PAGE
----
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This is now too cool. Kennedy Manufacturing is still in business in Van Wert OH. It is about 30 miles from where my aforementioned plumber uncle lived in Lima. They made a name for themselves as a metal tool box maker for machinists, automotive... Cornwell now owns them (also an Ohio company) but they still have their own brand. I grew up in Toledo/Waterville and we often visited uncle Joe passing through Van Wert to Lima, in the early 60's a lot less highways. Most of Ohio above Columbus is hard manufacturing. Most are ghost towns now. When the mills in Youngstown closed, the whole area just stopped. I visited a cousin in Boardmen a few years back and at every 4 corner crossing, 3 buildings boarded up.

From your picture of the inside box I bet this guy was a plumber; torch soldering iron, faucet seat tool, water shutoff wrench, oakum setting tool, the list goes on. A plumber (which fits in with having a deburring tool) or a very DIY guy for sure. I even see a auto head valve.

Very cool...
 

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You know, it might be cool to restore this box. Some automobile dolly's and a sand blast, repainted Kennedy brown. I even bet you could write the company and get a new decal and handle (the one on it is not original). I know there are purists out there that would say it would ruin the value, but a good box made in the USA that looks new, would rock. I, don't think there is a huge market for an abused toolbox. It would be a nice winter project. IMHO

They do not offer the split top anymore and the 20" hand carry they have now is $250.
 

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It doesn't quite look like the bearing scraper, but maybe there's different styles.
I'll take a couple more pics from different angles when I get home from work.
I agree, the angles and curvature is different than in the photo, but it may still be version of that tool?
It looks very much like the tool I have that I've been wondering what it was for.
The overall length is 13 inches.
My tool was either part of inheritance from my grandfather, a farmer and horse owner, OR my uncle who was a Coast Guardsman.
I have no idea who would have had a use for it, but I was going to use it for pulling staples. It would likely work for untying knots on a sailboat, or working leather on a harness on the farm.
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Discussion Starter · #26 ·
You know, it might be cool to restore this box. Some automobile dolly's and a sand blast, repainted Kennedy brown. I even bet you could write the company and get a new decal and handle (the one on it is not original). I know there are purists out there that would say it would ruin the value, but a good box made in the USA that looks new, would rock. I, don't think there is a huge market for an abused toolbox. It would be a nice winter project. IMHO

They do not offer the split top anymore and the 20" hand carry they have now is $250.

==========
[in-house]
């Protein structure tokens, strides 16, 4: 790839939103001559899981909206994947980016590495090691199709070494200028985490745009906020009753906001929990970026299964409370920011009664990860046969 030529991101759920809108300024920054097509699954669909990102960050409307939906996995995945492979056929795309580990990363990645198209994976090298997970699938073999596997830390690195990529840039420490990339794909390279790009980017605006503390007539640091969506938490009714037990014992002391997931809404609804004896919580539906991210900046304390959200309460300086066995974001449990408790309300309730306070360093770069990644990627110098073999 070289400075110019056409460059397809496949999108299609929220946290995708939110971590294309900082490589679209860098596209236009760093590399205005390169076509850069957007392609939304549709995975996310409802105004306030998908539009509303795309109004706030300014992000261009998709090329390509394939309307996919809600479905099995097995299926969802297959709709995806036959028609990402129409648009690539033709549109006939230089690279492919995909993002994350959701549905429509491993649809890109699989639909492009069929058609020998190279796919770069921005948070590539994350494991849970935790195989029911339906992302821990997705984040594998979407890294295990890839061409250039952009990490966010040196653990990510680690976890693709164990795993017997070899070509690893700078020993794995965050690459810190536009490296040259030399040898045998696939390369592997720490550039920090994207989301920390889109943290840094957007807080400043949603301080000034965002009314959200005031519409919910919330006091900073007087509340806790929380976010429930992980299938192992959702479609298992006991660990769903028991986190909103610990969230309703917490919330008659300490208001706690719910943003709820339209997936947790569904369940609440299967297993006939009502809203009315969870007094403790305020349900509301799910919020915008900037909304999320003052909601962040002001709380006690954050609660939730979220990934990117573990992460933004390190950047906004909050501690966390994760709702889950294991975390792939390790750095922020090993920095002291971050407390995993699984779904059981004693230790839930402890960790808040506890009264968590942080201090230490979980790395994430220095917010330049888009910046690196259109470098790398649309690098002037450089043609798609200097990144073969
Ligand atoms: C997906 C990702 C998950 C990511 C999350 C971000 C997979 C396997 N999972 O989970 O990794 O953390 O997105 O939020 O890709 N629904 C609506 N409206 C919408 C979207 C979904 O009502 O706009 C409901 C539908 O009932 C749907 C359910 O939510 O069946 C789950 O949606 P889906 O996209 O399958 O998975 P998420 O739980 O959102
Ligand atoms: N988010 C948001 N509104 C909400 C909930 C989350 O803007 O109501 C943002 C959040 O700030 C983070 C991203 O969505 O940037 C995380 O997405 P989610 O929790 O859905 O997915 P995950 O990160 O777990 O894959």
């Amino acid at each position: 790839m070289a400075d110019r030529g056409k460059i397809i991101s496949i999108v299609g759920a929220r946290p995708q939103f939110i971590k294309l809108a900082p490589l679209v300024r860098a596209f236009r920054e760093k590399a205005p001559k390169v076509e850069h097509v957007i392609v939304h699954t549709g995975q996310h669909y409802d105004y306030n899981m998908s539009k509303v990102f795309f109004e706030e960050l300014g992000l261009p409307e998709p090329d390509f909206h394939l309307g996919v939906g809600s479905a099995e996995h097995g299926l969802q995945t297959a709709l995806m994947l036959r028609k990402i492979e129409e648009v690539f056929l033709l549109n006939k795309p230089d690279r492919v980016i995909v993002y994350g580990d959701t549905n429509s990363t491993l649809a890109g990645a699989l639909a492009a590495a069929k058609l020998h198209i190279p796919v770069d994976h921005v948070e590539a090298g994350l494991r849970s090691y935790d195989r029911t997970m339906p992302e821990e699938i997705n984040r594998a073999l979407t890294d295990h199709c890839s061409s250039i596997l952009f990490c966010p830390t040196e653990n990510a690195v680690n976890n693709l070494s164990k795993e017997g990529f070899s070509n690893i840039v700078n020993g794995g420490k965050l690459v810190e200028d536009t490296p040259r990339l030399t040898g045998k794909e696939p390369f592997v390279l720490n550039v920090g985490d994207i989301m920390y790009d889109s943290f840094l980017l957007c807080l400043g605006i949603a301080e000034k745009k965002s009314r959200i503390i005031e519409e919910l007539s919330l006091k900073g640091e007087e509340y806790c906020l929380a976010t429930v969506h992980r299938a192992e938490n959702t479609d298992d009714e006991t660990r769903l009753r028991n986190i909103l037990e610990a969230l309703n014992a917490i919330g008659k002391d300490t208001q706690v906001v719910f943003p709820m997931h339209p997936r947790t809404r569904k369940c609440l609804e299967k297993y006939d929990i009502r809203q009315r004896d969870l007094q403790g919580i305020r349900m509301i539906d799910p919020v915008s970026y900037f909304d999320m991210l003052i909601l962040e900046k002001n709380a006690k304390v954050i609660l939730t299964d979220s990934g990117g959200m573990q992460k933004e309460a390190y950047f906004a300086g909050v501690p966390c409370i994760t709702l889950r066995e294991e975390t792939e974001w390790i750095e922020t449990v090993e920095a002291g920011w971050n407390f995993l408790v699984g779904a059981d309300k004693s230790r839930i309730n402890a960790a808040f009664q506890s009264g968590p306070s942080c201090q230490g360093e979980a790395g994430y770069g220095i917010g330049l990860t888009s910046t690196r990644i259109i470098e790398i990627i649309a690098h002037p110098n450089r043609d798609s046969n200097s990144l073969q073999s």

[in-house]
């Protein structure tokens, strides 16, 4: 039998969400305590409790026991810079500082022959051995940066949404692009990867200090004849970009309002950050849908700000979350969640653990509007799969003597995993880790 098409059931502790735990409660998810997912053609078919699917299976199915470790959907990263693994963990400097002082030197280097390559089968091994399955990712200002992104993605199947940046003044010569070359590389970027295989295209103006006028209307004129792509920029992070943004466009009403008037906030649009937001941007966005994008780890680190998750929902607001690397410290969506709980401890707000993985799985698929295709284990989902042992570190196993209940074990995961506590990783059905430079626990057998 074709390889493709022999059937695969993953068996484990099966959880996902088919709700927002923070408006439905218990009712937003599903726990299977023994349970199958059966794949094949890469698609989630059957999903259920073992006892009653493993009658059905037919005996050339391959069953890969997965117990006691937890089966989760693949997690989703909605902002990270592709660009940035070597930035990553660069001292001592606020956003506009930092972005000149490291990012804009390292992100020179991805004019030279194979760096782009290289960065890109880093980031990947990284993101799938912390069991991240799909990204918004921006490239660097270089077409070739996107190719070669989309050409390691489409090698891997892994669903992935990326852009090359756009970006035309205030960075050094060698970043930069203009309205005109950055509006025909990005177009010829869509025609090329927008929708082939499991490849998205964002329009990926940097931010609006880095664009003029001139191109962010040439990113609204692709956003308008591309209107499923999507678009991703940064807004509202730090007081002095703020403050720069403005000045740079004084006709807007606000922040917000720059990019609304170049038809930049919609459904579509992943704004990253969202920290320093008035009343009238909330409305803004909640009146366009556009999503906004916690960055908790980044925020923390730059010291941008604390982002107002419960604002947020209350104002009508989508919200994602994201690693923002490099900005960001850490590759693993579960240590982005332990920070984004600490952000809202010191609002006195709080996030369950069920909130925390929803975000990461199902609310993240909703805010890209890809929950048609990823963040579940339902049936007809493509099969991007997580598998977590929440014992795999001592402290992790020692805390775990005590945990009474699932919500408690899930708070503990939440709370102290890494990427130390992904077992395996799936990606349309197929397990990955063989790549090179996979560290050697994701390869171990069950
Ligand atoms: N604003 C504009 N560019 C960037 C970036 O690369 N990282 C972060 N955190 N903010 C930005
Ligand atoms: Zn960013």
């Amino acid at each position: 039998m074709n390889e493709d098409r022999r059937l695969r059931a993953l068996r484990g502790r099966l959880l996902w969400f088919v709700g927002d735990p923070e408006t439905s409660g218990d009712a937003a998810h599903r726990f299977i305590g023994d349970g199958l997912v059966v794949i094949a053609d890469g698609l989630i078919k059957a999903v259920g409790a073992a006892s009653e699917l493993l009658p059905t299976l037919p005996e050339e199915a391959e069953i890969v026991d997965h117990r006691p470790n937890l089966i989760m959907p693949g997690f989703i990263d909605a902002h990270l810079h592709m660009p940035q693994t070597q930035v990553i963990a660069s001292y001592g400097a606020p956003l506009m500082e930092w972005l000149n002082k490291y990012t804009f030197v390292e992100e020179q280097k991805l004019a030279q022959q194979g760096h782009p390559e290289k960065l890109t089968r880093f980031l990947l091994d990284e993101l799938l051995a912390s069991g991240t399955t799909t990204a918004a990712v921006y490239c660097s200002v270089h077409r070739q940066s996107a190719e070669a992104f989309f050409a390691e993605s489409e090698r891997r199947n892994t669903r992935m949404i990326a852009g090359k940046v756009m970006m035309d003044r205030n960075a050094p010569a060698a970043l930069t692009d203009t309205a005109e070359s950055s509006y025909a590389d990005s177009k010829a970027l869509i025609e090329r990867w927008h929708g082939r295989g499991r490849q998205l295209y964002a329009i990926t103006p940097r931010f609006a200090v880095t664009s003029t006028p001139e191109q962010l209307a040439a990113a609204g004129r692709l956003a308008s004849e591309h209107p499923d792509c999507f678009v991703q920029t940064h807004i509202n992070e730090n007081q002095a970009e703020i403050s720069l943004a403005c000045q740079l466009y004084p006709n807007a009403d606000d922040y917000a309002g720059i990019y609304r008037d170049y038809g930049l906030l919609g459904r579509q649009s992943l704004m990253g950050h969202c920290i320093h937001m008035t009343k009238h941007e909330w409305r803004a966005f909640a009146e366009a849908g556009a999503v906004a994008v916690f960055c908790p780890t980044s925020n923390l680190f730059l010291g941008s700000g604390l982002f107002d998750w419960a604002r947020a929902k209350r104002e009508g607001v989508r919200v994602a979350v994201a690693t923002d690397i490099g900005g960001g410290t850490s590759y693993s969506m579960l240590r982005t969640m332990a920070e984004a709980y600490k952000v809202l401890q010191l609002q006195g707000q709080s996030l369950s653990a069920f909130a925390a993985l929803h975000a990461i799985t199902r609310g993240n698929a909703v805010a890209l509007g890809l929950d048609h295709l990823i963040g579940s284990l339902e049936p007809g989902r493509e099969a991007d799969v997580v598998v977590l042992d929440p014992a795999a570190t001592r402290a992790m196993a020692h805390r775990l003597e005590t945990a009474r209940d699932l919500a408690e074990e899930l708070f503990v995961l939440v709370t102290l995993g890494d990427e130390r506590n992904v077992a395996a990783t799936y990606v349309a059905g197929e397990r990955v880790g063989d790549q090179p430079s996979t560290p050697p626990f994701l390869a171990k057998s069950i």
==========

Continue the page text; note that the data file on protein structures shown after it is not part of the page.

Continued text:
I've been thinking about cleaning it up for a while now, and yes that would be a good winter project.. It I didn't already have about 50 other projects in front of it, lol.
Maybe one day.
 

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Discussion Starter · #27 ·
I agree, the angles and curvature is different than in the photo, but it may still be version of that tool?
It looks very much like the tool I have that I've been wondering what it was for.
The overall length is 13 inches.
My tool was either part of inheritance from my grandfather, a farmer and horse owner, OR my uncle who was a Coast Guardsman.
I have no idea who would have had a use for it, but I was going to use it for pulling staples. It would likely work for untying knots on a sailboat, or working leather on a harness on the farm.
View attachment 447175 View attachment 447176
Yours is shaped slightly different, but more than likely it's the same tool. I'm leaning towards it being a machinists deburring tool, like Dave said.
 

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Found this in an old box of tools that has been sitting around for years.
Looks like it might come in handy for some carving tasks, cleaning out corners, etc..
I know I've seen these before, and I know I'm going to feel dumb when I get an answer, but what is this called, and what is its intended purpose?
Thanks in advance for any replies. View attachment 447067 View attachment 447068 View attachment 447069
This a tool for working with Babbitt bearings.
 

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What class of ship? 21 inch sounds big but maybe not carrier big.
CVA 42 - line shaft bearings had oiler rings for lube, the drain plug "vibrated out" - frankly I think it was sabotage, carriers were treated to 7-9 month deployments nearly back-to-back.... we had a spare, come to find out it was not even close to the right diameter; the 'powers' found one and flew it to the Med but that one still had to be scraped in.
 
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